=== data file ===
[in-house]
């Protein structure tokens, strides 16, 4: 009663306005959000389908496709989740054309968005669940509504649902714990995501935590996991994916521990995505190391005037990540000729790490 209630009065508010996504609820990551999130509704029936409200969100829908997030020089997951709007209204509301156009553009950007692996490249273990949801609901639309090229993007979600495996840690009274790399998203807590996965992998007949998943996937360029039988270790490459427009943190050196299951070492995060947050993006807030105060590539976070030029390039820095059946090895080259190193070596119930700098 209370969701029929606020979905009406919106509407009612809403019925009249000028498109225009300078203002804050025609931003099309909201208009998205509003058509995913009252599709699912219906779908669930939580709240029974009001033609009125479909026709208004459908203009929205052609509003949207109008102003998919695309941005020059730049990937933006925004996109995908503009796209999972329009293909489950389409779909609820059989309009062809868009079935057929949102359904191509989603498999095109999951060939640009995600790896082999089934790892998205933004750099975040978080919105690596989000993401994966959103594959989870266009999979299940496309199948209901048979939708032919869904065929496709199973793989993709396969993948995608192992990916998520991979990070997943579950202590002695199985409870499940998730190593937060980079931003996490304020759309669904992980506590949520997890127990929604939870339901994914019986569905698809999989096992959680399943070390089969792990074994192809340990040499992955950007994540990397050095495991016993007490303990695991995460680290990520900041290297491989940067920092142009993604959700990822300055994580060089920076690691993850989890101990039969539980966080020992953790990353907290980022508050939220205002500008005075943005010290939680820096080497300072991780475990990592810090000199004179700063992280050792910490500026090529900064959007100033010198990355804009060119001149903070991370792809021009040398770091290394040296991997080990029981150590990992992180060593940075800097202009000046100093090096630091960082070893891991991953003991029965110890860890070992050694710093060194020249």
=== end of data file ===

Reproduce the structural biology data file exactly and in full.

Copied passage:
[in-house]
């Protein structure tokens, strides 16, 4: 009663306005959000389908496709989740054309968005669940509504649902714990995501935590996991994916521990995505190391005037990540000729790490 209630009065508010996504609820990551999130509704029936409200969100829908997030020089997951709007209204509301156009553009950007692996490249273990949801609901639309090229993007979600495996840690009274790399998203807590996965992998007949998943996937360029039988270790490459427009943190050196299951070492995060947050993006807030105060590539976070030029390039820095059946090895080259190193070596119930700098 209370969701029929606020979905009406919106509407009612809403019925009249000028498109225009300078203002804050025609931003099309909201208009998205509003058509995913009252599709699912219906779908669930939580709240029974009001033609009125479909026709208004459908203009929205052609509003949207109008102003998919695309941005020059730049990937933006925004996109995908503009796209999972329009293909489950389409779909609820059989309009062809868009079935057929949102359904191509989603498999095109999951060939640009995600790896082999089934790892998205933004750099975040978080919105690596989000993401994966959103594959989870266009999979299940496309199948209901048979939708032919869904065929496709199973793989993709396969993948995608192992990916998520991979990070997943579950202590002695199985409870499940998730190593937060980079931003996490304020759309669904992980506590949520997890127990929604939870339901994914019986569905698809999989096992959680399943070390089969792990074994192809340990040499992955950007994540990397050095495991016993007490303990695991995460680290990520900041290297491989940067920092142009993604959700990822300055994580060089920076690691993850989890101990039969539980966080020992953790990353907290980022508050939220205002500008005075943005010290939680820096080497300072991780475990990592810090000199004179700063992280050792910490500026090529900064959007100033010198990355804009060119001149903070991370792809021009040398770091290394040296991997080990029981150590990992992180060593940075800097202009000046100093090096630091960082070893891991991953003991029965110890860890070992050694710093060194020249």